PENSIONER Kerry Whitlock awoke with lungs full of smoke and firefighters banging on his door as the unit across from his went up in flames after an incense stick was left unattended.
Just after 7pm on Thursday, paramedics rushed Kerry Whitlock out of the Thurgoona Street building and to hospital where he was treated for smoke inhalation.
The fire gutted the second-floor unit next door.
Firefighters said if it wasn’t for their quick response other units — or a life — could have been lost too.
However, Mr Whitlock, who suffered an acquired brain injury in a car accident 20 years ago, said he wasn’t fazed.
“I was cool, calm and collected,” he said from his unit the next day.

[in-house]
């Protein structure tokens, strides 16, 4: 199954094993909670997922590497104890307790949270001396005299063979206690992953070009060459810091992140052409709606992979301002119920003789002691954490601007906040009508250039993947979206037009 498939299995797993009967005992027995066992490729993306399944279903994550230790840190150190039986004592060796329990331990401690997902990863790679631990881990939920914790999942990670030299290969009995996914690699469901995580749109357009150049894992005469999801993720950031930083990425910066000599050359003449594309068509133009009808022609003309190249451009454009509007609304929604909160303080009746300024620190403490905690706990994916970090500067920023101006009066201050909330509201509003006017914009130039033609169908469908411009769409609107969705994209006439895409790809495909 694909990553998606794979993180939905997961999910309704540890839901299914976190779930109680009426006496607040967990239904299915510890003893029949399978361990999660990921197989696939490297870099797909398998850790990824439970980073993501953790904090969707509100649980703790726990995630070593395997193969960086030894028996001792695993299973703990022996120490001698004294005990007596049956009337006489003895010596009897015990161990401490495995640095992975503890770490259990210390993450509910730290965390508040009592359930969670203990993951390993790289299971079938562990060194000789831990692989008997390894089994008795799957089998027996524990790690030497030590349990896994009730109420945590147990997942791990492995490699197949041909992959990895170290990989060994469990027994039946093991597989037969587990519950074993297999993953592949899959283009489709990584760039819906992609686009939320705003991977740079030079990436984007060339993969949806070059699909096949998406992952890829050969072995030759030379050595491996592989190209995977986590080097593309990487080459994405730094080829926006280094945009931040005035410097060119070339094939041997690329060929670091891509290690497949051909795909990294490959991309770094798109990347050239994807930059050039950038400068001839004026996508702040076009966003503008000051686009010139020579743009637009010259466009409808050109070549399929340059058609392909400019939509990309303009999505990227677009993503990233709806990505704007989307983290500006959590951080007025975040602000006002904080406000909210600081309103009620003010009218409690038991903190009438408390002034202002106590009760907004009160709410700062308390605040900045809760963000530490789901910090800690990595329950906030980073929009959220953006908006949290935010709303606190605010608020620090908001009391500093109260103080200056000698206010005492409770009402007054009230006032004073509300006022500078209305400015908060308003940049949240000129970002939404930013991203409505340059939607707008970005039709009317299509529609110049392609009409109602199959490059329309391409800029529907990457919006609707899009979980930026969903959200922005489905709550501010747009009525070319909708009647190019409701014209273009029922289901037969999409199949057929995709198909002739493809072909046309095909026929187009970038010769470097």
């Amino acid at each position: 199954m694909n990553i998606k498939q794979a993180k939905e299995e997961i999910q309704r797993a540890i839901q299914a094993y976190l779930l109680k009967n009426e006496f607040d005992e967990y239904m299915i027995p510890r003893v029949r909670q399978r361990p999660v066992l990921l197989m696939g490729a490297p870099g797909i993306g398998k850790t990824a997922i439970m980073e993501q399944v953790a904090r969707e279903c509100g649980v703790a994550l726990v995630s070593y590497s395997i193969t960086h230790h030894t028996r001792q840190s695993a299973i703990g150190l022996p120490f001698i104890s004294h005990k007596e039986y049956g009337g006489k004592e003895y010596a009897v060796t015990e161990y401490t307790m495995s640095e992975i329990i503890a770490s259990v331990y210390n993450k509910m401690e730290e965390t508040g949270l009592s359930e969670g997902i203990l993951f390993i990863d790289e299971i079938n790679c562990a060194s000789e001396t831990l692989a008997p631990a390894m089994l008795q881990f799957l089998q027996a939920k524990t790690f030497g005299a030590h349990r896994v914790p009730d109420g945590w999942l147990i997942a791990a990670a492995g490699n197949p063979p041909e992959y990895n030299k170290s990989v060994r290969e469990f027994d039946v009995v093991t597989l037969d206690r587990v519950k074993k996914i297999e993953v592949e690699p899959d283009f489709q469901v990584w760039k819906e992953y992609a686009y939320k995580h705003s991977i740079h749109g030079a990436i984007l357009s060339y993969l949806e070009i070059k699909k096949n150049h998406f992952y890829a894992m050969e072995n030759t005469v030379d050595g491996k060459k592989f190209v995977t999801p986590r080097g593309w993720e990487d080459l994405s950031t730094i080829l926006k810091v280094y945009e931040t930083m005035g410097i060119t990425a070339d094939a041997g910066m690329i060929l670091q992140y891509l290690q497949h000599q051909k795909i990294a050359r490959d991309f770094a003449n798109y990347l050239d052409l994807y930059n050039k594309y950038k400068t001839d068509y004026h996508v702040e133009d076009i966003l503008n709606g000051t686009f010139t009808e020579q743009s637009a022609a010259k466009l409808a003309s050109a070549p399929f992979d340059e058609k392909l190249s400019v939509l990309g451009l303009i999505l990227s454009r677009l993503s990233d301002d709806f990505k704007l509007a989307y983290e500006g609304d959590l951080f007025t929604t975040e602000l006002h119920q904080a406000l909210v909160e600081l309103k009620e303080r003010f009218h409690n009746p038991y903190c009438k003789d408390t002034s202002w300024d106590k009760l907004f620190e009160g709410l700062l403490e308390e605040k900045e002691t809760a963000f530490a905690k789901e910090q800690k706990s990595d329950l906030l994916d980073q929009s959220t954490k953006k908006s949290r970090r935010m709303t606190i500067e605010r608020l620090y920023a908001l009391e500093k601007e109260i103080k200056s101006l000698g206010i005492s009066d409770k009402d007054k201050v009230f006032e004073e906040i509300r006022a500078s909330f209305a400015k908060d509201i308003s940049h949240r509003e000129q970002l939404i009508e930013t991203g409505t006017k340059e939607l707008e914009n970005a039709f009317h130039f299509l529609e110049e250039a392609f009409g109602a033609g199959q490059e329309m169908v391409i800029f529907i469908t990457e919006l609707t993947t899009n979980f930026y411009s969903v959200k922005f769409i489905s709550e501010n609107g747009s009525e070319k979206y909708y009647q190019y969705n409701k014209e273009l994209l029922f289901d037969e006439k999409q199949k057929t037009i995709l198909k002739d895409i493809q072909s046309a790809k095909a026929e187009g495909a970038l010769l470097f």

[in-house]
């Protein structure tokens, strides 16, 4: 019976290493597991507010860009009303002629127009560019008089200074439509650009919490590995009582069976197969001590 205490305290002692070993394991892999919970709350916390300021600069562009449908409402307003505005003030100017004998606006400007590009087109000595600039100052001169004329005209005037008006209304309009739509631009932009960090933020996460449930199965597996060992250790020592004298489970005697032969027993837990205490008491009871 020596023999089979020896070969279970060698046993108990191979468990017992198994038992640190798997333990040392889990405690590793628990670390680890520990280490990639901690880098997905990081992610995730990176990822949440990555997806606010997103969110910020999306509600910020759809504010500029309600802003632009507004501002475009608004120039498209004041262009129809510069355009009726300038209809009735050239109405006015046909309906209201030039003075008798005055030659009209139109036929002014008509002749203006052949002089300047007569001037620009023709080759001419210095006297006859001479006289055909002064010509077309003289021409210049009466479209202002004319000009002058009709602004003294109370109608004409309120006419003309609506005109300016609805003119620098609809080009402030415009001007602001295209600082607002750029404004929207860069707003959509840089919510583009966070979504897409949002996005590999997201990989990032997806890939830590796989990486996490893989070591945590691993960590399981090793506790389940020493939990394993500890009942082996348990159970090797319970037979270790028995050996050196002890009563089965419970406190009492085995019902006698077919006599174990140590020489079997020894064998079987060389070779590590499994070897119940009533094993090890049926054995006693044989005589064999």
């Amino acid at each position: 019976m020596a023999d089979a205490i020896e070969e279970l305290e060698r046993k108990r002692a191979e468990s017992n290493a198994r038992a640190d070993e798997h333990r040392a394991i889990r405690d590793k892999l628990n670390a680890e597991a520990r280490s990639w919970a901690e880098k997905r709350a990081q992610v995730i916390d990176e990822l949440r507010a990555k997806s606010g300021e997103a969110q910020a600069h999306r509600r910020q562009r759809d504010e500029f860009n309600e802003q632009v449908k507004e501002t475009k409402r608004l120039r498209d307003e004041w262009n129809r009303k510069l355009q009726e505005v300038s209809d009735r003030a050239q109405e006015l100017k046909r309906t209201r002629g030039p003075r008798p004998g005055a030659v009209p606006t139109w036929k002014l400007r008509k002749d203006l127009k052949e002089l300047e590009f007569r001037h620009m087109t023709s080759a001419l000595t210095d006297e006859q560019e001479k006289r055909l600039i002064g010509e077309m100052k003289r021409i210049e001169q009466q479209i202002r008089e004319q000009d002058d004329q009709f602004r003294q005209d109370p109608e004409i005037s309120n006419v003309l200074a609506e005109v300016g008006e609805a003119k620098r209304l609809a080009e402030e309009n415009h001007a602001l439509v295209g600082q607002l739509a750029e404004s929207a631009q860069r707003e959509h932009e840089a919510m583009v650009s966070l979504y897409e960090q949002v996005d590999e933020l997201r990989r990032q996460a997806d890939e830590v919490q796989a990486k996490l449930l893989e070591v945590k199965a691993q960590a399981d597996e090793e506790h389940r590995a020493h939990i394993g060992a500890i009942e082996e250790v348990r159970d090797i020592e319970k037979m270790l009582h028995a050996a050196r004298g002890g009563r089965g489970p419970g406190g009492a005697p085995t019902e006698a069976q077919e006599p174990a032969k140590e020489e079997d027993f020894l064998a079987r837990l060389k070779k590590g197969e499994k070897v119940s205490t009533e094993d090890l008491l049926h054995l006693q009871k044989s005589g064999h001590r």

“They were more concerned than me.”
His best mate, Rodney Flinleyson, wasn’t so relaxed.
He came racing to the block of public housing units from his own place nearby to make sure his friend was OK.
“I just came straight across to see if Kerry was all right,” he said.
“A lot of people were panicking.”
However, Mr Whitlock, who once played football for Albury, did concede things could have turned out differently.
“I was very lucky to escape that without much damage,” he said.
Showing the charred black door to the unit, Mr Whitlock said he’d only ever made passing greetings to the two women — aged 27 and 28 — who had lived there.
But when he saw one crying when she returned the next day, he felt her pain.
“I said ‘don’t cry, you’ll make me cry’,” he said.
NSW Fire and Rescue Albury duty commander Stewart Alexander warned against leaving incense sticks or candles unattended.
“Open flames are dangerous and should be monitored,” he said.
“It’s very lucky the fire didn’t spread given the age of the building.”
He reminded people that every home needed at least one working smoke alarm.